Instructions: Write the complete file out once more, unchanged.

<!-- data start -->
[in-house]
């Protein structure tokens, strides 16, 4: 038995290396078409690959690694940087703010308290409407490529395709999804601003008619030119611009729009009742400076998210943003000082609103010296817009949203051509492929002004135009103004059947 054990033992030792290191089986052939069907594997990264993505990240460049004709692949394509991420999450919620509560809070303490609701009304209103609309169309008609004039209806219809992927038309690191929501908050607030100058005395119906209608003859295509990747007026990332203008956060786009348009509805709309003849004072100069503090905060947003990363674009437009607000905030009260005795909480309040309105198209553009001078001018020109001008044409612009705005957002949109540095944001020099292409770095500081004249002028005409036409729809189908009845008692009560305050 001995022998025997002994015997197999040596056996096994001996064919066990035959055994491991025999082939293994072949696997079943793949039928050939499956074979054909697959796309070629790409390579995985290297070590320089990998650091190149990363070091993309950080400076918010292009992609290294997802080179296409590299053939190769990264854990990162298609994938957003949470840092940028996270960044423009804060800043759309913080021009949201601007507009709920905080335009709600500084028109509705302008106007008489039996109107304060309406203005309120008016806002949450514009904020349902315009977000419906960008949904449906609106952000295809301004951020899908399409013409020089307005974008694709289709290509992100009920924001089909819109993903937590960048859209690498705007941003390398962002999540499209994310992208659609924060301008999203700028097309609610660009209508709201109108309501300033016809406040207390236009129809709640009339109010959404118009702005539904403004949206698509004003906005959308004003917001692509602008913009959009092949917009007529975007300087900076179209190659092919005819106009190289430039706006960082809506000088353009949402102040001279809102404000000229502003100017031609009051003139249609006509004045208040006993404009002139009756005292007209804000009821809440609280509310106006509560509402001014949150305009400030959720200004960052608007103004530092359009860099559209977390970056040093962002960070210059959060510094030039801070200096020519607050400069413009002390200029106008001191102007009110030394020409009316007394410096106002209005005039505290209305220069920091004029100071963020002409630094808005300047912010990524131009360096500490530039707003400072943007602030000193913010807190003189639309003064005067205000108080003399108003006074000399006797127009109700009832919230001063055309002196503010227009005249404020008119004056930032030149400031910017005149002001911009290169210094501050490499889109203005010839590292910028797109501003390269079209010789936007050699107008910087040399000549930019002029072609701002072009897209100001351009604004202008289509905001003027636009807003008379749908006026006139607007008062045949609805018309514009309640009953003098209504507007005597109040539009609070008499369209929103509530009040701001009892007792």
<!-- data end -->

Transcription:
[in-house]
């Protein structure tokens, strides 16, 4: 038995290396078409690959690694940087703010308290409407490529395709999804601003008619030119611009729009009742400076998210943003000082609103010296817009949203051509492929002004135009103004059947 054990033992030792290191089986052939069907594997990264993505990240460049004709692949394509991420999450919620509560809070303490609701009304209103609309169309008609004039209806219809992927038309690191929501908050607030100058005395119906209608003859295509990747007026990332203008956060786009348009509805709309003849004072100069503090905060947003990363674009437009607000905030009260005795909480309040309105198209553009001078001018020109001008044409612009705005957002949109540095944001020099292409770095500081004249002028005409036409729809189908009845008692009560305050 001995022998025997002994015997197999040596056996096994001996064919066990035959055994491991025999082939293994072949696997079943793949039928050939499956074979054909697959796309070629790409390579995985290297070590320089990998650091190149990363070091993309950080400076918010292009992609290294997802080179296409590299053939190769990264854990990162298609994938957003949470840092940028996270960044423009804060800043759309913080021009949201601007507009709920905080335009709600500084028109509705302008106007008489039996109107304060309406203005309120008016806002949450514009904020349902315009977000419906960008949904449906609106952000295809301004951020899908399409013409020089307005974008694709289709290509992100009920924001089909819109993903937590960048859209690498705007941003390398962002999540499209994310992208659609924060301008999203700028097309609610660009209508709201109108309501300033016809406040207390236009129809709640009339109010959404118009702005539904403004949206698509004003906005959308004003917001692509602008913009959009092949917009007529975007300087900076179209190659092919005819106009190289430039706006960082809506000088353009949402102040001279809102404000000229502003100017031609009051003139249609006509004045208040006993404009002139009756005292007209804000009821809440609280509310106006509560509402001014949150305009400030959720200004960052608007103004530092359009860099559209977390970056040093962002960070210059959060510094030039801070200096020519607050400069413009002390200029106008001191102007009110030394020409009316007394410096106002209005005039505290209305220069920091004029100071963020002409630094808005300047912010990524131009360096500490530039707003400072943007602030000193913010807190003189639309003064005067205000108080003399108003006074000399006797127009109700009832919230001063055309002196503010227009005249404020008119004056930032030149400031910017005149002001911009290169210094501050490499889109203005010839590292910028797109501003390269079209010789936007050699107008910087040399000549930019002029072609701002072009897209100001351009604004202008289509905001003027636009807003008379749908006026006139607007008062045949609805018309514009309640009953003098209504507007005597109040539009609070008499369209929103509530009040701001009892007792």